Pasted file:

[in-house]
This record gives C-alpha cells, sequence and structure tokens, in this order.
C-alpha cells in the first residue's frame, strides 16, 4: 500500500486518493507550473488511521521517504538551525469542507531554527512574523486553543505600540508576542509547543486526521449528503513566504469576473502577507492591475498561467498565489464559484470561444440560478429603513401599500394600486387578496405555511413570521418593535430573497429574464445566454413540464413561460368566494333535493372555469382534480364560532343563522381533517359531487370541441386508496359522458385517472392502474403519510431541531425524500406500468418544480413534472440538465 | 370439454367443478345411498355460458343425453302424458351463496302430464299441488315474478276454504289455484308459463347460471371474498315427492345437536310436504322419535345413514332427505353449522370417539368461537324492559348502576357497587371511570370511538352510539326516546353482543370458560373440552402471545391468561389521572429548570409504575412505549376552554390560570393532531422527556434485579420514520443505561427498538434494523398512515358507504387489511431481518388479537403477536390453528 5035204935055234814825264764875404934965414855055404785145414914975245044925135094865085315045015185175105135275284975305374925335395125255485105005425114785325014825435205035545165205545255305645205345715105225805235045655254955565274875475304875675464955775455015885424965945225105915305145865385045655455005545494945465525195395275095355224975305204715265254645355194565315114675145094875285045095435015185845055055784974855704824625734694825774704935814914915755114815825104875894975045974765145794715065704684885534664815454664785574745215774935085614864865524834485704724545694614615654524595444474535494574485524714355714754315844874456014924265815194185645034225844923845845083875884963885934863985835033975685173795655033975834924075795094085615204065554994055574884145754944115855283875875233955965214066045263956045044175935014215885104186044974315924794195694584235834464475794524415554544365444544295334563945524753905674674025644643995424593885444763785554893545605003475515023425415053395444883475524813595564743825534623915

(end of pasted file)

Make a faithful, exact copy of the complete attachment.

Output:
[in-house]
This record gives C-alpha cells, sequence and structure tokens, in this order.
C-alpha cells in the first residue's frame, strides 16, 4: 500500500486518493507550473488511521521517504538551525469542507531554527512574523486553543505600540508576542509547543486526521449528503513566504469576473502577507492591475498561467498565489464559484470561444440560478429603513401599500394600486387578496405555511413570521418593535430573497429574464445566454413540464413561460368566494333535493372555469382534480364560532343563522381533517359531487370541441386508496359522458385517472392502474403519510431541531425524500406500468418544480413534472440538465 | 370439454367443478345411498355460458343425453302424458351463496302430464299441488315474478276454504289455484308459463347460471371474498315427492345437536310436504322419535345413514332427505353449522370417539368461537324492559348502576357497587371511570370511538352510539326516546353482543370458560373440552402471545391468561389521572429548570409504575412505549376552554390560570393532531422527556434485579420514520443505561427498538434494523398512515358507504387489511431481518388479537403477536390453528 5035204935055234814825264764875404934965414855055404785145414914975245044925135094865085315045015185175105135275284975305374925335395125255485105005425114785325014825435205035545165205545255305645205345715105225805235045655254955565274875475304875675464955775455015885424965945225105915305145865385045655455005545494945465525195395275095355224975305204715265254645355194565315114675145094875285045095435015185845055055784974855704824625734694825774704935814914915755114815825104875894975045974765145794715065704684885534664815454664785574745215774935085614864865524834485704724545694614615654524595444474535494574485524714355714754315844874456014924265815194185645034225844923845845083875884963885934863985835033975685173795655033975834924075795094085615204065554994055574884145754944115855283875875233955965214066045263956045044175935014215885104186044974315924794195694584235834464475794524415554544365444544295334563945524753905674674025644643995424593885444763785554893545605003475515023425415053395444883475524813595564743825534623915